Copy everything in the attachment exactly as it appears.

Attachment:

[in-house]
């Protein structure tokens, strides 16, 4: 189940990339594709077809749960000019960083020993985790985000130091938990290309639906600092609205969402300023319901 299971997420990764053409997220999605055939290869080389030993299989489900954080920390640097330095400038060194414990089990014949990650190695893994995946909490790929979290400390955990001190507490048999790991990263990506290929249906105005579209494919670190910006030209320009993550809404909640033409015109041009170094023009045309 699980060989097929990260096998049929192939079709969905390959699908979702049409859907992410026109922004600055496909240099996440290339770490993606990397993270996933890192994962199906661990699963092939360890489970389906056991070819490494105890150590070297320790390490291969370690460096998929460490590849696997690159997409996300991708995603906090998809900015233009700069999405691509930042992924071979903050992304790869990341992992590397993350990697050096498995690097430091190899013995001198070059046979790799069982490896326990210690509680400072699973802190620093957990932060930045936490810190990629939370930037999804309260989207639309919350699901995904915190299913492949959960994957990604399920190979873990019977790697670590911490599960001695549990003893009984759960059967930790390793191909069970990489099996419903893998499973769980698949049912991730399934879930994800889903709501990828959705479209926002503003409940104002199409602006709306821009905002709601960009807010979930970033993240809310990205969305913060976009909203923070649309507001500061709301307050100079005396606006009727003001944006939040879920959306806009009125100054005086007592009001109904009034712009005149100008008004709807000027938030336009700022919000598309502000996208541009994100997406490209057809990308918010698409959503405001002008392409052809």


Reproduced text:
[in-house]
């Protein structure tokens, strides 16, 4: 189940990339594709077809749960000019960083020993985790985000130091938990290309639906600092609205969402300023319901 299971997420990764053409997220999605055939290869080389030993299989489900954080920390640097330095400038060194414990089990014949990650190695893994995946909490790929979290400390955990001190507490048999790991990263990506290929249906105005579209494919670190910006030209320009993550809404909640033409015109041009170094023009045309 699980060989097929990260096998049929192939079709969905390959699908979702049409859907992410026109922004600055496909240099996440290339770490993606990397993270996933890192994962199906661990699963092939360890489970389906056991070819490494105890150590070297320790390490291969370690460096998929460490590849696997690159997409996300991708995603906090998809900015233009700069999405691509930042992924071979903050992304790869990341992992590397993350990697050096498995690097430091190899013995001198070059046979790799069982490896326990210690509680400072699973802190620093957990932060930045936490810190990629939370930037999804309260989207639309919350699901995904915190299913492949959960994957990604399920190979873990019977790697670590911490599960001695549990003893009984759960059967930790390793191909069970990489099996419903893998499973769980698949049912991730399934879930994800889903709501990828959705479209926002503003409940104002199409602006709306821009905002709601960009807010979930970033993240809310990205969305913060976009909203923070649309507001500061709301307050100079005396606006009727003001944006939040879920959306806009009125100054005086007592009001109904009034712009005149100008008004709807000027938030336009700022919000598309502000996208541009994100997406490209057809990308918010698409959503405001002008392409052809």